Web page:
𝐓𝐡𝐢𝐬 𝐲𝐞𝐚𝐫 𝐰𝐞 𝐚𝐫𝐞 𝐜𝐞𝐥𝐞𝐛𝐫𝐚𝐭𝐢𝐧𝐠 𝐈𝐏 𝐚𝐧𝐝 𝐘𝐨𝐮𝐭𝐡: 𝐈𝐧𝐧𝐨𝐯𝐚𝐭𝐢𝐧𝐠 𝐟𝐨𝐫 𝐚 𝐁𝐞𝐭𝐭𝐞𝐫 𝐅𝐮𝐭𝐮𝐫𝐞. 𝐓𝐡𝐞𝐫𝐞𝐟𝐨𝐫𝐞 𝐰𝐞 𝐡𝐚𝐯𝐞 𝐝𝐞𝐜𝐢𝐝𝐞𝐝 𝐭𝐨 𝐡𝐢𝐠𝐡𝐥𝐢𝐠𝐡𝐭 𝐬𝐨𝐦𝐞 𝐫𝐞𝐦𝐚𝐫𝐤𝐚𝐛𝐥𝐞 𝐢𝐧𝐧𝐨𝐯𝐚𝐭𝐢𝐨𝐧𝐬 𝐟𝐫𝐨𝐦 𝐲𝐨𝐮𝐧𝐠 𝐞𝐧𝐭𝐫𝐞𝐩𝐫𝐞𝐧𝐞𝐮𝐫𝐬 𝐰𝐡𝐨 𝐡𝐚𝐯𝐞 𝐜𝐡𝐨𝐬𝐞𝐧 𝐆𝐄𝐕𝐄𝐑𝐒 𝐭𝐨 𝐩𝐫𝐨𝐭𝐞𝐜𝐭 𝐭𝐡𝐞𝐢𝐫 𝐚𝐬𝐬𝐞𝐭𝐬.
The Brexit Transition period ends December 31st, 2020 and on January 1st, 2021, the UK and related territories, such as Gibraltar, will no longer be considered as an EU member state. IP owners need to act on these checklist items to avoid additional fees or face improper documentation matters that could be problematic down the road.
In the context of the withdrawal of the United Kingdom (UK) from the EU, the time has come to assess the consequences of Brexit for breeders regarding already granted CPVRs, and both pending and future applications. Indeed, after the end of the transition period i.e. 31 December 2020, the UK will be considered as a third country to the EU and the CPVR Regulation will no longer apply to the UK.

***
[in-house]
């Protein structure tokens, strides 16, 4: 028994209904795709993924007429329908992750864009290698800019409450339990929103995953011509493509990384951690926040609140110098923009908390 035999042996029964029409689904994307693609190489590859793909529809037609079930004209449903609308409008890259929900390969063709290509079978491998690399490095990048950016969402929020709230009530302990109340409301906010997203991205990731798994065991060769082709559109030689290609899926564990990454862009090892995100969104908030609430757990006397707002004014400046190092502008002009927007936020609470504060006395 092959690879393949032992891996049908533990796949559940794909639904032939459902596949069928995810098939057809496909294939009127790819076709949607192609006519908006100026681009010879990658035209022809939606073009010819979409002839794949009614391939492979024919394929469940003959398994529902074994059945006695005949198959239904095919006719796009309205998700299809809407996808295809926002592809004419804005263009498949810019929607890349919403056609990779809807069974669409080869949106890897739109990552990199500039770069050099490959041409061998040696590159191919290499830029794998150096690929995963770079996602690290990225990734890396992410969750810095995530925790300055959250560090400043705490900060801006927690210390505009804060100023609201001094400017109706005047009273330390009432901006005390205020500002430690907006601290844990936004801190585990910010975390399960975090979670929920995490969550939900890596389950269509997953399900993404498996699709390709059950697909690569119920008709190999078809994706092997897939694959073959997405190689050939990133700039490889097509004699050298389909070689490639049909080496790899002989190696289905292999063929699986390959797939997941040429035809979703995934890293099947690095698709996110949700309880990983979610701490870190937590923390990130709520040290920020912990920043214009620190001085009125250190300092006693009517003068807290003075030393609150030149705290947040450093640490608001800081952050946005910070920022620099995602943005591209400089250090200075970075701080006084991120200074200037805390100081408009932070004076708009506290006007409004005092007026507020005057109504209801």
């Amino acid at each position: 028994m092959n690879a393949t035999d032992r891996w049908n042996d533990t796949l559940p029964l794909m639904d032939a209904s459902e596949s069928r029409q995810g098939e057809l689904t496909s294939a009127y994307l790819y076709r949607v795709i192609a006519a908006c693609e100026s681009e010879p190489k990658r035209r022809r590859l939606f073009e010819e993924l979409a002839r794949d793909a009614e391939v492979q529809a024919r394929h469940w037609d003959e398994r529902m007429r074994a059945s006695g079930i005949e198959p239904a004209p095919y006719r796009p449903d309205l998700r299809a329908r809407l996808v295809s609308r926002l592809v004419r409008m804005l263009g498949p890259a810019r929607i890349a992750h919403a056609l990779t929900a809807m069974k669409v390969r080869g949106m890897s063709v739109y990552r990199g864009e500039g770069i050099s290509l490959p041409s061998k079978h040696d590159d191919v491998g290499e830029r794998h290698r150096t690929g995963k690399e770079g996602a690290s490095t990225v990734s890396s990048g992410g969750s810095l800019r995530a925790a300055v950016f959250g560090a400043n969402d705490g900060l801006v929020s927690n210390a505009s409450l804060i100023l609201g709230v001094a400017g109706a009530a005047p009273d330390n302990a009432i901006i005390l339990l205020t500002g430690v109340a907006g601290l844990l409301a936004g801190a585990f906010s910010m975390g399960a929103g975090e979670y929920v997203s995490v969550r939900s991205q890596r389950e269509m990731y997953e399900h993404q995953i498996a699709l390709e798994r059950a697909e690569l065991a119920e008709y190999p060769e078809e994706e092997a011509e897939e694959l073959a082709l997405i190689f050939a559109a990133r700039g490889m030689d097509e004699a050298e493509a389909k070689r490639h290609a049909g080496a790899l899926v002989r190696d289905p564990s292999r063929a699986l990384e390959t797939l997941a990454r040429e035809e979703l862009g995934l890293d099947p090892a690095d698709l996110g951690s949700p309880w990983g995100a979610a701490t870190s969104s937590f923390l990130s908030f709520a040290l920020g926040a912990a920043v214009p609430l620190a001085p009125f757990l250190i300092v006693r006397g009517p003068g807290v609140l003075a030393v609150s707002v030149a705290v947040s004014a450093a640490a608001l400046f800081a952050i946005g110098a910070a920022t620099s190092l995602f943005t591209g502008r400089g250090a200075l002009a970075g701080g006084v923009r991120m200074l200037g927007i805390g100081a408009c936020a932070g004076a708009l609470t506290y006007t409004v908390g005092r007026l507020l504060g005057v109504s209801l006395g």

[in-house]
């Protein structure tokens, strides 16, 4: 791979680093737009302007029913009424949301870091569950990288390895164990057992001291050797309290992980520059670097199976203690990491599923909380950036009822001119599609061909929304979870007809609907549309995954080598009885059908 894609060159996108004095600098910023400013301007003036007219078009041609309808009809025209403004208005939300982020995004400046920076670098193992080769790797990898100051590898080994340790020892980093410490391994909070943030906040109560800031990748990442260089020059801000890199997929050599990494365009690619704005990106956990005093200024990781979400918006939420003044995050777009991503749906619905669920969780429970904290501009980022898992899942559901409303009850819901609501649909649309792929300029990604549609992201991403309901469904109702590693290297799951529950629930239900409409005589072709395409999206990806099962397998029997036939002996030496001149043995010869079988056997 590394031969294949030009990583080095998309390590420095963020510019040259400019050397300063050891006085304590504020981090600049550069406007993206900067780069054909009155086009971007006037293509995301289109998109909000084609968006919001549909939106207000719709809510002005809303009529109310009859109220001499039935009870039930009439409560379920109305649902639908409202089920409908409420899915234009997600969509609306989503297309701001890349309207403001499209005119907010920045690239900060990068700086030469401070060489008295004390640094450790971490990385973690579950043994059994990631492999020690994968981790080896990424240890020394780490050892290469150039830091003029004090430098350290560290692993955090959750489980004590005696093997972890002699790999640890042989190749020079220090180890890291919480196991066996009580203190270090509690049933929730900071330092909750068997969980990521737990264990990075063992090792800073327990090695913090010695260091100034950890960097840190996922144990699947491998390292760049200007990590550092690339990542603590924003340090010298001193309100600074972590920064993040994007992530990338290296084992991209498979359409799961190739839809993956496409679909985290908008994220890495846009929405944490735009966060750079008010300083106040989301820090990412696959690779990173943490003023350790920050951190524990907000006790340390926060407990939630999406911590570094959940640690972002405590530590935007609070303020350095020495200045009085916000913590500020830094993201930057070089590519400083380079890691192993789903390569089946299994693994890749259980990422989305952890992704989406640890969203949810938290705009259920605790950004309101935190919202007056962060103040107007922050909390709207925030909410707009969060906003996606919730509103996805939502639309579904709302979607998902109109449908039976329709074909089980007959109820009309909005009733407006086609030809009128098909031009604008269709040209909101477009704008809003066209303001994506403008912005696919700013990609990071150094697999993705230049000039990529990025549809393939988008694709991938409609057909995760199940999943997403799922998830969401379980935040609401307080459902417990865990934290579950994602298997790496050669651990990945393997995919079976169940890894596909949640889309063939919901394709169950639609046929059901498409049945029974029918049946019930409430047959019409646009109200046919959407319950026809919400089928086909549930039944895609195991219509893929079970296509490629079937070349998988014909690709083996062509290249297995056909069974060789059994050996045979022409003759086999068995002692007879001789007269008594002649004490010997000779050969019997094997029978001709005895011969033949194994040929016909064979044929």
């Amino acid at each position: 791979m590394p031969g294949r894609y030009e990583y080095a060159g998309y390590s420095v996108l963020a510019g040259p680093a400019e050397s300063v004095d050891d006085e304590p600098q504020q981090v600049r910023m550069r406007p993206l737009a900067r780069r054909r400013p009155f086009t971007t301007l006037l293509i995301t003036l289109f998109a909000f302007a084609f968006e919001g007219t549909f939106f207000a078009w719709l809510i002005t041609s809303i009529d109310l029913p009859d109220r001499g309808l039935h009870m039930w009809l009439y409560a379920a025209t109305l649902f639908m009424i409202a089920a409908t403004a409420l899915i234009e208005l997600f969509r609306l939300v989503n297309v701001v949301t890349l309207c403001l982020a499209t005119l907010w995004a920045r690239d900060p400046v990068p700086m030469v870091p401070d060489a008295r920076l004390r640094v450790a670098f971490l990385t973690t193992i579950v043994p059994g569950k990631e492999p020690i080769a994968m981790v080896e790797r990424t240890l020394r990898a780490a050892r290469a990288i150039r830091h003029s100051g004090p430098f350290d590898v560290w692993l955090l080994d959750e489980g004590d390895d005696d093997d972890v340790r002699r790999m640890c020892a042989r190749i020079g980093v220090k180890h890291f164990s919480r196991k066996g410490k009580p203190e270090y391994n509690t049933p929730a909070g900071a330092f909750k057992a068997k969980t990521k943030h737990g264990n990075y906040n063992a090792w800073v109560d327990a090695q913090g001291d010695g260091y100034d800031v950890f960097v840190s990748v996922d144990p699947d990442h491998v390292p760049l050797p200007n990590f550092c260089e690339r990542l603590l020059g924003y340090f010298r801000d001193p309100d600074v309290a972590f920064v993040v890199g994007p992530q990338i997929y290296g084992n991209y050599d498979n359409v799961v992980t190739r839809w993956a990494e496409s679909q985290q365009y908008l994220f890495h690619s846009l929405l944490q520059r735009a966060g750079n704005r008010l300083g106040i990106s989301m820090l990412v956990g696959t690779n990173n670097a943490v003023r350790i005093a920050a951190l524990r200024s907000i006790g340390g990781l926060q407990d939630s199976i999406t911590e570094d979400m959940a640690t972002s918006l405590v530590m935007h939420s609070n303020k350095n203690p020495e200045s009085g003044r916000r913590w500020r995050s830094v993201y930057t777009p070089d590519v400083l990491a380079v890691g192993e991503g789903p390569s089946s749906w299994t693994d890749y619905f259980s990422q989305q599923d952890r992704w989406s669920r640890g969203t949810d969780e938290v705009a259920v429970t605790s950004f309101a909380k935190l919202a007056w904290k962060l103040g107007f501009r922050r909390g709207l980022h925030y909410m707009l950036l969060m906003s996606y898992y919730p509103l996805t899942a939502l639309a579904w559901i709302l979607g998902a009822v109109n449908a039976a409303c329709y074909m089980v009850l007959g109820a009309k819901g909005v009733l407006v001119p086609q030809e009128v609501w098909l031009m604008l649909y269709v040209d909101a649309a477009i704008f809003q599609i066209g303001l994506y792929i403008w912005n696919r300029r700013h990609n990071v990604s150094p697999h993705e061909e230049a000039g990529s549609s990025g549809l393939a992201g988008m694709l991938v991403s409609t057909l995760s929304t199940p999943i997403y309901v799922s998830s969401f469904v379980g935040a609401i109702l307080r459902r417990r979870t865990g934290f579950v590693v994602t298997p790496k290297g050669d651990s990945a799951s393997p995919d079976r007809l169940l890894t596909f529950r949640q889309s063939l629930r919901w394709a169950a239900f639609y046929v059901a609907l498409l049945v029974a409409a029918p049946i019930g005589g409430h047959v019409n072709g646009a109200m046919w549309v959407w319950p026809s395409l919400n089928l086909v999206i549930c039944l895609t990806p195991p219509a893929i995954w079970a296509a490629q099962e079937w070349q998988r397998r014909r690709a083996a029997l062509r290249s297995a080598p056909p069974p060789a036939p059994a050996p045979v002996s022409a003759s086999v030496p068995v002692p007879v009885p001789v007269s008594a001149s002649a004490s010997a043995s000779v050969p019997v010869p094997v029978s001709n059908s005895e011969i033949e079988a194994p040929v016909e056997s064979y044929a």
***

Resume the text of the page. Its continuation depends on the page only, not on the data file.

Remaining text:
SPCs are not granted as EU-wide rights, but rather as national rights. It was therefore not necessary for the UK and the EU to agree on the creation of a comparable right to ensure continued protection of existing SPCs in the UK post-Brexit.
Brexit has, however, been shown to be a big blow for the long-awaited Unitary Patent (UP), a European patent having unitary effect in all contracting states, and the associated Unified Patent Court (UPC).
Until the end of December 2020, the UK courts will evidently remain bound by CJEU case law in force at that time. However, as of January 1st, 2021 decisions of the CJEU will not as such apply to the UK.
In this article of our Brexit specials, we will discuss the territorial implications of Brexit on trademark license agreements. Although this article focuses on trademark license agreements, some of the principles outlined in this article can also be applicable to other IP rights, such as designs, patents, …
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